Play The Flag, Not Your Swing.

Written by David Pullan

Play The Flag, Not Your Swing.

Last week I had the privilege of coaching an ex England international. In his life post sport he has become a big player in the UK subsidiary of a global organization and has inevitably taken up golf.

The reason he came to me was that when he found himself in front of his global board he wasn’t getting the results that he was used to at a local level. It was like he was banging in hattricks every Saturday for his home club but when he stepped up to representative level people were running rings around him.

As is normal in these situations we talked about the situation and then I put him in front of the camera so that he could present some board papers while I gave my finest impression of a global CEO and grilled him on the value of his ideas.

Within seconds I stopped him as the issue was very clear. And here’s a phrase that you won’t hear often…golf was the answer.

For all of the previous hour I had been facing a vibrant and intelligent man who held my attention with his rigour, humour and genuine care that I understood what he was talking about.

As soon as I turned on the camera and gave him his board papers all this disappeared and I was confronted by a fraction of the man from a minute before.

He’d made a mistake that many golfers make, as well as many communicators.

He was thinking about his swing rather than the flag.

In communication terms this means that he was thinking about how he delivered his message (the swing) rather that whether or not I (the flag) was getting the message. As a result he became stilted and didn’t flow in a way that he had done previously.

I am seeing this more and more often; people are concentrating too hard on how they say what they say rather than whether their audience has received the message or not.

In a round of golf you aren’t judged by how pretty the swing is, you are judged by whether or not the ball gets in the hole.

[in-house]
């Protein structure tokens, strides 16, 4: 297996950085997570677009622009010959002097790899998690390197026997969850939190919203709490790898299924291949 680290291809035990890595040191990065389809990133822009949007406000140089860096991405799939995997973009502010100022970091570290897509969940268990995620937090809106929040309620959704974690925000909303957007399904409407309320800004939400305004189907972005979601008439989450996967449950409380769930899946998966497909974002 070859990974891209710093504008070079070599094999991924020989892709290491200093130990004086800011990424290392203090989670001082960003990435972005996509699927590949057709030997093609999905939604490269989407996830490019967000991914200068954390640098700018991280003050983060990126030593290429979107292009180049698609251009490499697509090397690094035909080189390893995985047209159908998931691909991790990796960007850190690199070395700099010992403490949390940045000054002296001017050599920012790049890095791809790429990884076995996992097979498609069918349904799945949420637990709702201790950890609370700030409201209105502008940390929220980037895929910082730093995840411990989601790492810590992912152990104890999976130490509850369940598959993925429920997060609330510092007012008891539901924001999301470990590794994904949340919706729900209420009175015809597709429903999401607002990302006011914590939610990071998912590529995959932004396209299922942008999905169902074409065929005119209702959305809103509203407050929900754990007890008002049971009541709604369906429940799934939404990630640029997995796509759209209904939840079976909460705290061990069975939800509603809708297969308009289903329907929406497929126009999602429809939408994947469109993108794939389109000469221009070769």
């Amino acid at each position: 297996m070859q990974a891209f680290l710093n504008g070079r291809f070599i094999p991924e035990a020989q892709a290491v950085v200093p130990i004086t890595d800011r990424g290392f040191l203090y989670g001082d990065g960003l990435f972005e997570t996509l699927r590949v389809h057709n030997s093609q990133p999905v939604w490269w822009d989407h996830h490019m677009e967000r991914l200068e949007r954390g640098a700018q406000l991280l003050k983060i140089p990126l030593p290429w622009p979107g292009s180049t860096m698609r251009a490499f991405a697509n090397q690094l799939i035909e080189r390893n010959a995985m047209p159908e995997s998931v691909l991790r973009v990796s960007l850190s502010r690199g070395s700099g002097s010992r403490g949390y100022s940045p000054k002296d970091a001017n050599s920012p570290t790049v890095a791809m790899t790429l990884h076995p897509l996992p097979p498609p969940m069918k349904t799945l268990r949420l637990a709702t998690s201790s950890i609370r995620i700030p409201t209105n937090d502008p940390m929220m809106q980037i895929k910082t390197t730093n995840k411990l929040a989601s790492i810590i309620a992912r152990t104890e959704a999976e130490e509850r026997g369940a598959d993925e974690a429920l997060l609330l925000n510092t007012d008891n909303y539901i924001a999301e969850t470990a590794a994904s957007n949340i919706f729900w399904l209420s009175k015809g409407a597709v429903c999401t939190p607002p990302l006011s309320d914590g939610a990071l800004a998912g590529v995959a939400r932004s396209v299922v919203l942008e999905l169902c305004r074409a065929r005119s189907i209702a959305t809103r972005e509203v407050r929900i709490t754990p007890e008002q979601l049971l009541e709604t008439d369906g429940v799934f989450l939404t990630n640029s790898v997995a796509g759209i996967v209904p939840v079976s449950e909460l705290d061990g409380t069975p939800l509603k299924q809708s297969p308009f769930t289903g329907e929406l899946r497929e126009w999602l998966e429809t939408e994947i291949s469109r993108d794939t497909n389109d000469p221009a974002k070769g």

In communication your audience judges you by whether or not your message lands with them.

Now of course there are some basic communication skills that can help, and McKechnie and I would be happy to point you in the right direction. But the last thing you need to be thinking about when you face your chairperson is whether you are pausing sufficiently or waving your arms about.

As long as you have the basic tools down then all you need to do is focus out onto the target/audience/flag and make sure they are getting what you say.

I could push this analogy to extremes by pointing out that the way you play Pebble Beach will be different to the way you play your local Par 3 but maybe you’d like to get in touch with us about that. 

I’ll see you on the tee again soon.

photo credit: Insurance Institute of Saskatchewan <a href="http://www.flickr.com/photos/125045424@N02/15078079223">;15th Annual CIP Society Golf Tournamen</a> via <a href="http://photopin.com">photopin</a> <a href="https://creativecommons.org/licenses/by-nc/2.0/">(license)</a>

 

  • W B Yeats

    'Think like a wise man, but communicate in the language of the people.'